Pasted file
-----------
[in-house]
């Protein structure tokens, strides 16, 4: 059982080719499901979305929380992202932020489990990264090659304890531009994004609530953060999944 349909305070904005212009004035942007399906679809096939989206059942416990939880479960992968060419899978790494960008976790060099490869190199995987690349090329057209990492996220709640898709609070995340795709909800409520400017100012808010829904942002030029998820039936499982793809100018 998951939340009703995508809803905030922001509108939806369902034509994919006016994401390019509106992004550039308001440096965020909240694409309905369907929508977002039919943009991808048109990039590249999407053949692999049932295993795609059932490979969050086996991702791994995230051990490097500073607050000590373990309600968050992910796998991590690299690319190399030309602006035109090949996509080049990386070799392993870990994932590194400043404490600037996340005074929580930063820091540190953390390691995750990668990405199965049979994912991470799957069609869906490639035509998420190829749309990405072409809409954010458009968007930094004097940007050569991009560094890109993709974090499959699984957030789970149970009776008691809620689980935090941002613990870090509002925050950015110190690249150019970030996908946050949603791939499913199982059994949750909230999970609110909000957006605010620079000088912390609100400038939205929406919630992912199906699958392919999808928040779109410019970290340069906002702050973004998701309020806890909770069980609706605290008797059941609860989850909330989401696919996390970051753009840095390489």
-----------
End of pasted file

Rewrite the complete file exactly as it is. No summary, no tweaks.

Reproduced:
[in-house]
């Protein structure tokens, strides 16, 4: 059982080719499901979305929380992202932020489990990264090659304890531009994004609530953060999944 349909305070904005212009004035942007399906679809096939989206059942416990939880479960992968060419899978790494960008976790060099490869190199995987690349090329057209990492996220709640898709609070995340795709909800409520400017100012808010829904942002030029998820039936499982793809100018 998951939340009703995508809803905030922001509108939806369902034509994919006016994401390019509106992004550039308001440096965020909240694409309905369907929508977002039919943009991808048109990039590249999407053949692999049932295993795609059932490979969050086996991702791994995230051990490097500073607050000590373990309600968050992910796998991590690299690319190399030309602006035109090949996509080049990386070799392993870990994932590194400043404490600037996340005074929580930063820091540190953390390691995750990668990405199965049979994912991470799957069609869906490639035509998420190829749309990405072409809409954010458009968007930094004097940007050569991009560094890109993709974090499959699984957030789970149970009776008691809620689980935090941002613990870090509002925050950015110190690249150019970030996908946050949603791939499913199982059994949750909230999970609110909000957006605010620079000088912390609100400038939205929406919630992912199906699958392919999808928040779109410019970290340069906002702050973004998701309020806890909770069980609706605290008797059941609860989850909330989401696919996390970051753009840095390489």